When people think of digital, many consider designing new services as projects with defined start and end dates, but it's time to shift from that mentality. Digital services need to be continuously improved to respond to customer needs and thought of as ‘products’ rather than ‘projects’.
The private sector has long realised this, as a seamless customer journey has a direct impact on their profit margins. But now it’s time for the public sector to catch up. Customers don’t need a luxury service, but they do need one that is good enough, well designed and continuously improved around their needs.
The last 18 months has seen many of us turning to products like Microsoft Teams or Zoom. We now have a very different product to 18 months ago – but it has been small, constant changes rather than big upgrades. Elements such as adding emojis to react, moving the location of the chat function, translation features and so on. There is a service design team there, constantly seeking feedback from the user and evolving products to meet user needs.
The buzz word is ‘evergreen’, so that we build it and continuously improve it by building features, building scope, do maintenance as part of the day job, removing the need for expensive and risky upgrade projects.
This means talking and listening to users rather than presuming that you know what they want. We have seen money wasted and un-workable services created because the user wasn’t engaged, and the service wasn’t continuously tested throughout the development of a product. This is even more critical when you think about the diverse user base for our public services.
When I first started working on public sector digital transformation back in 2013, Westminster government was working to catch up with the private sector in designing services around user need, and Welsh public services were barely on the starting grid. This has slowly started to change. It’s now time to be offering the people of Wales the public services they deserve.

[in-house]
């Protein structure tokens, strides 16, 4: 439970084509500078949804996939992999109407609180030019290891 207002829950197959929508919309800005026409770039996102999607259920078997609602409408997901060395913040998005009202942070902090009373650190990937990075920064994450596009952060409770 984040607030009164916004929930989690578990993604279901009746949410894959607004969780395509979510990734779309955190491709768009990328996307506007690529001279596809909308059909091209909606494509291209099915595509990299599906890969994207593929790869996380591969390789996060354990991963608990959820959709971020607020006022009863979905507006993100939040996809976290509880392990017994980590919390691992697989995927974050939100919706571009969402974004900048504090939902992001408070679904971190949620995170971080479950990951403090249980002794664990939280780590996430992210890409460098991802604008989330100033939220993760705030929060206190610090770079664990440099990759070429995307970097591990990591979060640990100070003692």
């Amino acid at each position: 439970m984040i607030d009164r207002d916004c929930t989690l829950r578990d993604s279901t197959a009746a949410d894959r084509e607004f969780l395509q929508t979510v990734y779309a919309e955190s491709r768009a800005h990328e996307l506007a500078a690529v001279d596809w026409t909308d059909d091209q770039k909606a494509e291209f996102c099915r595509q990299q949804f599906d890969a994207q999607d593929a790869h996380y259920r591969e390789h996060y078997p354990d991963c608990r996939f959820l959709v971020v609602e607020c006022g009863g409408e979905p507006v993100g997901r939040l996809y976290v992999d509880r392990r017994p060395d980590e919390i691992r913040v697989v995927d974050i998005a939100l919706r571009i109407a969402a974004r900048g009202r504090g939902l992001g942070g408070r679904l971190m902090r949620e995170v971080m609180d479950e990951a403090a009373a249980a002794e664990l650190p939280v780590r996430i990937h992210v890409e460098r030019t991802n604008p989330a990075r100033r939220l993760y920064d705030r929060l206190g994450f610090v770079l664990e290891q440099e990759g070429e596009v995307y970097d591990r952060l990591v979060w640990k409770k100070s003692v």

Many services have moved online since the start of the pandemic, and what has been created is a good starting point, meeting a need at the time. But we now need to look again and put ourselves in the user’s shoes. How easy is it to access services? How are we avoiding creating a digital divide? Are we meeting the needs of users and are we thinking about continuous development of products rather than the delivery of projects?
The launch of the Digital Strategy for Wales and the Welsh Government’s commitment to improving digital services by establishing The Centre for Digital Public Services is a great start, but it is just a start.
There’s a lot of work to be done changing perceptions of what a digital service should look like and up-skilling staff to deliver these. We need digital leaders and digital teams to ensure what is being developed is based on user need and to think about the end-to-end customer journey. Only then will we start seeing services that work.
Let's develop our services around what users really need and create real change, rather than invest in piece meal solutions looking for a problem that then masquerade as public sector innovation.
Perago is a company based in Swansea that offers consultation, training and delivery of digital services.